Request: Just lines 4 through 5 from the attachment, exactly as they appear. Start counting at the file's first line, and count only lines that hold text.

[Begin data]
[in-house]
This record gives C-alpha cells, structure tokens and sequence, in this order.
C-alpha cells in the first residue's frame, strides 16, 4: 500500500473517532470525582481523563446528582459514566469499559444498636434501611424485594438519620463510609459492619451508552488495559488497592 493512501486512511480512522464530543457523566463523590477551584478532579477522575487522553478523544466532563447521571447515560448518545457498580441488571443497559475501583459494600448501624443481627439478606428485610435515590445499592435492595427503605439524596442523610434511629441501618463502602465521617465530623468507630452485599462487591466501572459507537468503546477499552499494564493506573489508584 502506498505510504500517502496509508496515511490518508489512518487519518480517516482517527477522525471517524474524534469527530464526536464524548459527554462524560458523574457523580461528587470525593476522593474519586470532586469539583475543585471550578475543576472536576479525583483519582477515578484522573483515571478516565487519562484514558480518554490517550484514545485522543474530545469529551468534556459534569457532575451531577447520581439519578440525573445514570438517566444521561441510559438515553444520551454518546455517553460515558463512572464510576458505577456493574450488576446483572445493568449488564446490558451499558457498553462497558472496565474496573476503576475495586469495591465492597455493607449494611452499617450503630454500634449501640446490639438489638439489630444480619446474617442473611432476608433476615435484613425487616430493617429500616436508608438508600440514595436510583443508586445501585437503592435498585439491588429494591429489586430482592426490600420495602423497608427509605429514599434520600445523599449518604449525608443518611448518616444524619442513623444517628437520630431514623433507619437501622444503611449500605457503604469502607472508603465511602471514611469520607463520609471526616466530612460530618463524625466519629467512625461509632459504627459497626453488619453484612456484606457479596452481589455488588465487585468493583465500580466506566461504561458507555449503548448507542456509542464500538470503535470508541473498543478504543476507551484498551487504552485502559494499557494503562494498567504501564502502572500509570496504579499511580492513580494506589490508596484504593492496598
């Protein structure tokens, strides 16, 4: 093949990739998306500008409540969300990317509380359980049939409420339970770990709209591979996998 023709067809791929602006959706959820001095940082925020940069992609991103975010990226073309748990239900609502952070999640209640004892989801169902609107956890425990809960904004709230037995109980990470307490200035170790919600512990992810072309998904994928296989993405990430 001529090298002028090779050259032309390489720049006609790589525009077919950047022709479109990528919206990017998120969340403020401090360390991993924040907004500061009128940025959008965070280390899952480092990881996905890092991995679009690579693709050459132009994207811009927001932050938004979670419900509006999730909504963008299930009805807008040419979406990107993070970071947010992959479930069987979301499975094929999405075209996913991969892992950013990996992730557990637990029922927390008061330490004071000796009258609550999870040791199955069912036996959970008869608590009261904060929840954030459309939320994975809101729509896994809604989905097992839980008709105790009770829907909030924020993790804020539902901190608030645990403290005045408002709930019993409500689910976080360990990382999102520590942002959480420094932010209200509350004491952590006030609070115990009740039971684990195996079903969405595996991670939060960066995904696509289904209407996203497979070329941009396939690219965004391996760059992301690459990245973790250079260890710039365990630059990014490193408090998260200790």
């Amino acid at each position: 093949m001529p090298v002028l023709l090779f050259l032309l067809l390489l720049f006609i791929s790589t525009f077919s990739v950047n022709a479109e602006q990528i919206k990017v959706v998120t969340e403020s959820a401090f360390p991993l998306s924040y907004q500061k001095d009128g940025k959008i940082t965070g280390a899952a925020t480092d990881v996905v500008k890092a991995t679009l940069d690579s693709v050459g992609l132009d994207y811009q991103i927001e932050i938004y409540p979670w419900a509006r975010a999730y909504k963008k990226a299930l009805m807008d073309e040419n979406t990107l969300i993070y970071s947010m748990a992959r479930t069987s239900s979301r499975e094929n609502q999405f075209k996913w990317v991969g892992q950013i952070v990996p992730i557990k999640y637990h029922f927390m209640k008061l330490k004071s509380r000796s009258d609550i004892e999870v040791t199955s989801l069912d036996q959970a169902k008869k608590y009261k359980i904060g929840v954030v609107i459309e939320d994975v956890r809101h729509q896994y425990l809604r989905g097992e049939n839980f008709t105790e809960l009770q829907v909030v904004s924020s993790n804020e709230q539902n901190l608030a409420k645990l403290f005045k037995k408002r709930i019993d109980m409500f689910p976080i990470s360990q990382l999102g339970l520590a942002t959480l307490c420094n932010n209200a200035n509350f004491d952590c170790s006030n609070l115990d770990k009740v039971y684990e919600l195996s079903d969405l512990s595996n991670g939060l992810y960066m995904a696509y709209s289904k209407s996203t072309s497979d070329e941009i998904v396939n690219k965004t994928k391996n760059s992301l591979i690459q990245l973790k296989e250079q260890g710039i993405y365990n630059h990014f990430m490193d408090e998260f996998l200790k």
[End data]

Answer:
């Protein structure tokens, strides 16, 4: 093949990739998306500008409540969300990317509380359980049939409420339970770990709209591979996998 023709067809791929602006959706959820001095940082925020940069992609991103975010990226073309748990239900609502952070999640209640004892989801169902609107956890425990809960904004709230037995109980990470307490200035170790919600512990992810072309998904994928296989993405990430 001529090298002028090779050259032309390489720049006609790589525009077919950047022709479109990528919206990017998120969340403020401090360390991993924040907004500061009128940025959008965070280390899952480092990881996905890092991995679009690579693709050459132009994207811009927001932050938004979670419900509006999730909504963008299930009805807008040419979406990107993070970071947010992959479930069987979301499975094929999405075209996913991969892992950013990996992730557990637990029922927390008061330490004071000796009258609550999870040791199955069912036996959970008869608590009261904060929840954030459309939320994975809101729509896994809604989905097992839980008709105790009770829907909030924020993790804020539902901190608030645990403290005045408002709930019993409500689910976080360990990382999102520590942002959480420094932010209200509350004491952590006030609070115990009740039971684990195996079903969405595996991670939060960066995904696509289904209407996203497979070329941009396939690219965004391996760059992301690459990245973790250079260890710039365990630059990014490193408090998260200790």
């Amino acid at each position: 093949m001529p090298v002028l023709l090779f050259l032309l067809l390489l720049f006609i791929s790589t525009f077919s990739v950047n022709a479109e602006q990528i919206k990017v959706v998120t969340e403020s959820a401090f360390p991993l998306s924040y907004q500061k001095d009128g940025k959008i940082t965070g280390a899952a925020t480092d990881v996905v500008k890092a991995t679009l940069d690579s693709v050459g992609l132009d994207y811009q991103i927001e932050i938004y409540p979670w419900a509006r975010a999730y909504k963008k990226a299930l009805m807008d073309e040419n979406t990107l969300i993070y970071s947010m748990a992959r479930t069987s239900s979301r499975e094929n609502q999405f075209k996913w990317v991969g892992q950013i952070v990996p992730i557990k999640y637990h029922f927390m209640k008061l330490k004071s509380r000796s009258d609550i004892e999870v040791t199955s989801l069912d036996q959970a169902k008869k608590y009261k359980i904060g929840v954030v609107i459309e939320d994975v956890r809101h729509q896994y425990l809604r989905g097992e049939n839980f008709t105790e809960l009770q829907v909030v904004s924020s993790n804020e709230q539902n901190l608030a409420k645990l403290f005045k037995k408002r709930i019993d109980m409500f689910p976080i990470s360990q990382l999102g339970l520590a942002t959480l307490c420094n932010n209200a200035n509350f004491d952590c170790s006030n609070l115990d770990k009740v039971y684990e919600l195996s079903d969405l512990s595996n991670g939060l992810y960066m995904a696509y709209s289904k209407s996203t072309s497979d070329e941009i998904v396939n690219k965004t994928k391996n760059s992301l591979i690459q990245l973790k296989e250079q260890g710039i993405y365990n630059h990014f990430m490193d408090e998260f996998l200790k």